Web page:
What Is a Brute-Force Attack?
Brute-force is a hacking method that uses trial-and-error password guessing. It relies on software to automatically go through millions of different common passwords in hopes of getting lucky. Once the brute-force attack is successful, the hacker can use that access to steal data, empty bank accounts, install malware, or sell the password to other hackers on third-party markets.
What Are the Types of Brute-Force Attacks?
1. Knowledge-Based Attacks
This attack leverages information gathered about a user from online sources or social engineering, attackers combine the user’s data to guess their password. Phishing or spear phishing emails are often used to gather this data.
2. Dictionary Attacks
Users often use simple words or phrases to form their passwords. A dictionary attack relies on commonly used words and phrases to guess a user’s password.
3. Credential Stuffing
To make it easier to recall their passwords, users often recycle their credentials. Credential stuffing takes advantage of this practice by using stolen passwords from one site to access another.
4. Reverse Brute Force
Instead of guessing passwords for a given username, a reverse brute-force attack starts with a common password, like “12345” or “password,” and attempts to guess the username.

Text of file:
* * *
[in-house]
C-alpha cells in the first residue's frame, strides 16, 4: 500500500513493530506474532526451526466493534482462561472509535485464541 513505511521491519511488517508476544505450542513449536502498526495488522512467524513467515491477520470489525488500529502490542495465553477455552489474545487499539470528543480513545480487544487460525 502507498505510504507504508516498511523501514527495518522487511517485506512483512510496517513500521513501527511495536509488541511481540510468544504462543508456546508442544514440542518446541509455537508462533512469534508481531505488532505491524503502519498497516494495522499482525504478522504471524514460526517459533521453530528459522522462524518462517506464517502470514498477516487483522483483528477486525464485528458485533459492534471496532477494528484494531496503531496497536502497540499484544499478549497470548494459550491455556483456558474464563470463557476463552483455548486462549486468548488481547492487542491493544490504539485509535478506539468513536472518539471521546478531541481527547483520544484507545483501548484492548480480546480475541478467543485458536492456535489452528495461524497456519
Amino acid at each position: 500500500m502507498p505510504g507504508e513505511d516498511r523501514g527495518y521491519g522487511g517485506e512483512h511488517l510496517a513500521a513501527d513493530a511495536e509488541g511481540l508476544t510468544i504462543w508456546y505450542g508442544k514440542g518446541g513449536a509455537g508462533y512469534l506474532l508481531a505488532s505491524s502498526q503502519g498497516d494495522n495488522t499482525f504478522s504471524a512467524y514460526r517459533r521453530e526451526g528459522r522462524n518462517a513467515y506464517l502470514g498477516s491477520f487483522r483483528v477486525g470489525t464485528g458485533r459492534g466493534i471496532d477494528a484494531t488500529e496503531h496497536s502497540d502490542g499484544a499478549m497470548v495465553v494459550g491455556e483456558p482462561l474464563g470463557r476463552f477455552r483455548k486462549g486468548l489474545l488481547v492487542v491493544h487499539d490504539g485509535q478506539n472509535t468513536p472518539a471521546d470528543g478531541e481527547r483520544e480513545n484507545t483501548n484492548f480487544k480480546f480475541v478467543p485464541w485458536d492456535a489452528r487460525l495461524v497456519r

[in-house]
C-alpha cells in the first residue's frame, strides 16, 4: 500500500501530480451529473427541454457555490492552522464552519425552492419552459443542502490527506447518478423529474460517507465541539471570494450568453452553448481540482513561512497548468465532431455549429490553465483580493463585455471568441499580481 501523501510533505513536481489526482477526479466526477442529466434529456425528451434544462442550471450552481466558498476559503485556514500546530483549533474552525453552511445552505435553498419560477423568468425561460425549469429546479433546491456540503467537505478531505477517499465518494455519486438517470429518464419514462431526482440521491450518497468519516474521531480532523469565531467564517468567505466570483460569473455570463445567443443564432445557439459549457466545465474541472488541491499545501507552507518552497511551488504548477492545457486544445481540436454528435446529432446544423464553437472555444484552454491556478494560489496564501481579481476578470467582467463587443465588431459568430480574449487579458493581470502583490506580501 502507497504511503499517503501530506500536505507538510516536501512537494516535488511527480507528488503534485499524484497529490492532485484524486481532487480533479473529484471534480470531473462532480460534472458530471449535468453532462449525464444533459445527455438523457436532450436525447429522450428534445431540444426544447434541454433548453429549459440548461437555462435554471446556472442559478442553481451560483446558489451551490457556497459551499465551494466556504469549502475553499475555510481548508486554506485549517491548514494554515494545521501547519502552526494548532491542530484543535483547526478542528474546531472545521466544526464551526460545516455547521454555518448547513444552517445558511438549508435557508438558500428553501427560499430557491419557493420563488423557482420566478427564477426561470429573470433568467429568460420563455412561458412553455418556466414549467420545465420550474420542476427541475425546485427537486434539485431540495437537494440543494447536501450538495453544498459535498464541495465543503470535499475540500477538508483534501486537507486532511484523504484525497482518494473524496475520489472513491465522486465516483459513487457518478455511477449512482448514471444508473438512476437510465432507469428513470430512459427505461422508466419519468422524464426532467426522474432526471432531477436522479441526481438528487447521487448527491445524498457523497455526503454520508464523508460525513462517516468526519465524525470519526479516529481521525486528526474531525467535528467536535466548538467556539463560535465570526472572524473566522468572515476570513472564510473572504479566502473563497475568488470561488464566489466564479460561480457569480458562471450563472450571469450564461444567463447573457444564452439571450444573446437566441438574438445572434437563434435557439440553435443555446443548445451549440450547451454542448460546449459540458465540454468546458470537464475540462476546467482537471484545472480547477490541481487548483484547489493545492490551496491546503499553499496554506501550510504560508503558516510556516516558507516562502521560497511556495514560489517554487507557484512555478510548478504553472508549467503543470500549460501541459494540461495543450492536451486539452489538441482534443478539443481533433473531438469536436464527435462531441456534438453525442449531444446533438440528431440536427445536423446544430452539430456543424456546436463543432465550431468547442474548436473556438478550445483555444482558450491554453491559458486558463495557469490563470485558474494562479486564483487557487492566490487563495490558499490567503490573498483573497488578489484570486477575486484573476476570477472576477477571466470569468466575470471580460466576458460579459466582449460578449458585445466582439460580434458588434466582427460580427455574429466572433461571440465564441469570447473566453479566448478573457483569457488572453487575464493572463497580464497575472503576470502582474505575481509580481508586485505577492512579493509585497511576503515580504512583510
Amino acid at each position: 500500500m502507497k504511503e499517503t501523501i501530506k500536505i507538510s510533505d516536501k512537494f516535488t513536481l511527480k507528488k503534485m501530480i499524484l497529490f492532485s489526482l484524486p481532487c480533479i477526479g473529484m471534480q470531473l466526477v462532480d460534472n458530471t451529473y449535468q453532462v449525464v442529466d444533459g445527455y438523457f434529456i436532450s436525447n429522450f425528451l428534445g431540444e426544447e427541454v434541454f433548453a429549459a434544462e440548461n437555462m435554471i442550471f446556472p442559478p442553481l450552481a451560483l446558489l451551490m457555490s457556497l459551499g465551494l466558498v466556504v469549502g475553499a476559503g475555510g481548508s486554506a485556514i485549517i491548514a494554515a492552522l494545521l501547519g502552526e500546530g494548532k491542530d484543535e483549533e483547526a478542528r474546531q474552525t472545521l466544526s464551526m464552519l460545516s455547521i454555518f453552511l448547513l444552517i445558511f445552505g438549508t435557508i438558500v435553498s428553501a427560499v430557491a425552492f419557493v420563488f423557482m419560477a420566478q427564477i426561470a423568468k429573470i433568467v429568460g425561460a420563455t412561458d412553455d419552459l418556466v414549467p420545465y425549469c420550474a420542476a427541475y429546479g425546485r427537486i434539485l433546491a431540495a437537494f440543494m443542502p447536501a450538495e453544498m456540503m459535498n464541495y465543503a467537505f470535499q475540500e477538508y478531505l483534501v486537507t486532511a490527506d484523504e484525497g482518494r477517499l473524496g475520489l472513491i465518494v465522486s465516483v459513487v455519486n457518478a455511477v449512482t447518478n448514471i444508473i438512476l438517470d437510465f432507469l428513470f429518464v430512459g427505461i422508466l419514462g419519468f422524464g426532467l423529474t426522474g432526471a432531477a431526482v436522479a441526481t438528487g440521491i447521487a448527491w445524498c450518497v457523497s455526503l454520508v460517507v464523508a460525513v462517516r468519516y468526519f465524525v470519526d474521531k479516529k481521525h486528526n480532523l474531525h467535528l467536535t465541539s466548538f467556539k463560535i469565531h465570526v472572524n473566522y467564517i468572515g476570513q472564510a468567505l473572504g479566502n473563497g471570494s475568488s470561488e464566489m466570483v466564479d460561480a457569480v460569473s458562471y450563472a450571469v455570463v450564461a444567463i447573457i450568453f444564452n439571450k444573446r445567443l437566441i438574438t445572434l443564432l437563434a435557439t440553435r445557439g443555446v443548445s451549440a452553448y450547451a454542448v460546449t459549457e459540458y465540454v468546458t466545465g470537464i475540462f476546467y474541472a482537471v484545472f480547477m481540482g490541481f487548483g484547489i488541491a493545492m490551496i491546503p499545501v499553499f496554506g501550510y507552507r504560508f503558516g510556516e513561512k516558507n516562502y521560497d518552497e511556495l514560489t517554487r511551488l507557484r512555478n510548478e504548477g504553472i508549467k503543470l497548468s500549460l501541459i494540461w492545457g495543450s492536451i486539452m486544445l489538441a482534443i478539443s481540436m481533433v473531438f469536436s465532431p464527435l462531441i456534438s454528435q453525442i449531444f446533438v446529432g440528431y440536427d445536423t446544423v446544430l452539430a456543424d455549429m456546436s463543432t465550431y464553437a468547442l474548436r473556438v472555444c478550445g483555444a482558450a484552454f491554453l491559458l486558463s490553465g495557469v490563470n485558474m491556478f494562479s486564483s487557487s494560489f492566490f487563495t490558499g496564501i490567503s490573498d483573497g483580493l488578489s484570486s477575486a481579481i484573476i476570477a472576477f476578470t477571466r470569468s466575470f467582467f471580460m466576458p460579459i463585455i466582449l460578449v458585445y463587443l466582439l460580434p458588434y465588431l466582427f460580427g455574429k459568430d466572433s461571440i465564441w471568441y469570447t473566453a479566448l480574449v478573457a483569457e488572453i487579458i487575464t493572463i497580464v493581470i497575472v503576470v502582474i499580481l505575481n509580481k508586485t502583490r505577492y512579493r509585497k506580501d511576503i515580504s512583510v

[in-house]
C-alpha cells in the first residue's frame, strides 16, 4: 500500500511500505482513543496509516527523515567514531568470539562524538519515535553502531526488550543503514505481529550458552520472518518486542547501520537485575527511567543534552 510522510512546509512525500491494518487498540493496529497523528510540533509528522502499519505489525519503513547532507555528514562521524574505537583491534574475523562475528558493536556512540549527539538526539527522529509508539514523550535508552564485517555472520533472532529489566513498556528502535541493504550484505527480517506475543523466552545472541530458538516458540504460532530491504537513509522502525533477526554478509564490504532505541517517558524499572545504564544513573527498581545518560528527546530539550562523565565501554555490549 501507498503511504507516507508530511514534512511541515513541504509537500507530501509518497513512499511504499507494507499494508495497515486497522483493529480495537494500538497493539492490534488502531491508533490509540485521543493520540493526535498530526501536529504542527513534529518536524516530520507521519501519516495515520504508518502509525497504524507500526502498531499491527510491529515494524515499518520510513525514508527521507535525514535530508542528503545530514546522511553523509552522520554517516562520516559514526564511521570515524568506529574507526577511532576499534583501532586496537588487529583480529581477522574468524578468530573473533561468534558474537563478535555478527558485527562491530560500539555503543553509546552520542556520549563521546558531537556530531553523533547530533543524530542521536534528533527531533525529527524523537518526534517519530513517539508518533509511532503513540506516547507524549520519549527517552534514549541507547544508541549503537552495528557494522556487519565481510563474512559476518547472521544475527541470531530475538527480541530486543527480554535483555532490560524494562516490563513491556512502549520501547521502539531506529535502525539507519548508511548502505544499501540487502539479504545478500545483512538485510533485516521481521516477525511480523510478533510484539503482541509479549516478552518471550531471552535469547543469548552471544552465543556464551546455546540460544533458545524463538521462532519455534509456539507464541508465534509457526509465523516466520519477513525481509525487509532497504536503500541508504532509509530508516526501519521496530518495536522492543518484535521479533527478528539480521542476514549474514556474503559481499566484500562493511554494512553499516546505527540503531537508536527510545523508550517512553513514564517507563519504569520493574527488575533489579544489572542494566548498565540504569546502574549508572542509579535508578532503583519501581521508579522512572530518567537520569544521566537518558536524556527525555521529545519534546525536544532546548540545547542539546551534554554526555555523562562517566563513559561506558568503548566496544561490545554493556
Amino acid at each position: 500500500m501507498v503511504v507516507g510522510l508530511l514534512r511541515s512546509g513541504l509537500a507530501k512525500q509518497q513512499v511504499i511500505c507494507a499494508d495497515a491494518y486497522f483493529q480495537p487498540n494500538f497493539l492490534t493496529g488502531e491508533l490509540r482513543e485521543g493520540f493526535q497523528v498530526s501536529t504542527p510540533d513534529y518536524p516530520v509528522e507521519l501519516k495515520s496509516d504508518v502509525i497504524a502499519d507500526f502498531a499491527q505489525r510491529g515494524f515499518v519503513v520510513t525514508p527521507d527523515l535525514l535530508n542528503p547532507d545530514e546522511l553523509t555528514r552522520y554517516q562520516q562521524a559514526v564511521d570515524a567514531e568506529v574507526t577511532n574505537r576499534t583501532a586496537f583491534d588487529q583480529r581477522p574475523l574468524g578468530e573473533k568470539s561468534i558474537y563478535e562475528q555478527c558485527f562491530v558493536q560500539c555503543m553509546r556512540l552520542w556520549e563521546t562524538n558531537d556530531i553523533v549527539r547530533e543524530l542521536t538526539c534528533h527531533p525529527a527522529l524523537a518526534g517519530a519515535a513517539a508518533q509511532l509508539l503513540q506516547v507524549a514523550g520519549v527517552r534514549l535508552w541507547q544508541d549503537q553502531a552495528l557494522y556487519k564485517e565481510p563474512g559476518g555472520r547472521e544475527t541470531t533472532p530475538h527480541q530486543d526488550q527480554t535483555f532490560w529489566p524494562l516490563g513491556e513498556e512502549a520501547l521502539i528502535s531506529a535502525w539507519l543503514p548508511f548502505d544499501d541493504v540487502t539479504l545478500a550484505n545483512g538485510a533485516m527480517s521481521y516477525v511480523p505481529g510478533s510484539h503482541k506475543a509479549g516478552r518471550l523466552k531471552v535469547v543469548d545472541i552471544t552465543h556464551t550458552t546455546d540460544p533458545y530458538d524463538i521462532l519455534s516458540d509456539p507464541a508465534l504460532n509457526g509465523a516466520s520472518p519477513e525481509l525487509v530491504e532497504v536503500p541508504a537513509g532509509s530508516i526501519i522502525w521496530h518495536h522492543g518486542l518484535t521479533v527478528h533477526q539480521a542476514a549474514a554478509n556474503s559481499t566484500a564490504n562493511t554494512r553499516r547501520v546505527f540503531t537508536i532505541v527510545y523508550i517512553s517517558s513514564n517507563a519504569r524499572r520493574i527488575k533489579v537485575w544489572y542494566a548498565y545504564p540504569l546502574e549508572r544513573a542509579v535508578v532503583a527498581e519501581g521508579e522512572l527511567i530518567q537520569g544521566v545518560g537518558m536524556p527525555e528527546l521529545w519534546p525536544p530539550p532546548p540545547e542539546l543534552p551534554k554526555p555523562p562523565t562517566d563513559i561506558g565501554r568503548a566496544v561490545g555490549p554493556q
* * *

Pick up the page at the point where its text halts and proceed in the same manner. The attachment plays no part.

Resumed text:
5. Hybrid Attacks
Combining knowledge about the intended target and dictionary words and phrases, attackers attempt to guess user passwords. For example, if they know the user’s birthday and partner’s name, they may combine that information to guess their password.
Why Do Brute-Force Attacks Work?
Brute-force password attacks succeed when an organization’s password policy does not require complex passwords and attackers deploy tools to mount a sustained attack—typically using bots to create and enter a never-ending stream of password guesses.
In such circumstances, it’s often just a question of time before the bad actor’s bot succeeds. A seven-character password would, at a rate of 15 million key attempts per second, take 9 minutes to crack. However, many applications are now requiring longer, more complex passwords, which are exponentially harder to crack. In addition, it’s a low cost to the hacker to attempt this kind of attack.
The longer an attacker remains undetected, the more attempts they can make to breach an organization’s defenses. If an organization can’t detect and flag unsuccessful logins within a short period, logins from unknown IP addresses, and logins from new locations, the chance of a successful brute-force attack increases significantly.
Why Are Brute-Force Attacks Used?
Brute-Force attacks are step one in an attack. Once access is granted, a hacker can deploy malware, launch a ransomware attack, steal data for financial gain, or wreak havoc in other ways.
Brute-Force Attacks and Botnets
Brute-Force attacks are often conducted by bots and botnets. These bots can continuously try to crack the password at a frequency and speed incapable by humans. That is why simple passwords are often cracked so fast — thousands of bots are trying at once.
Example of a Brute-Force Attack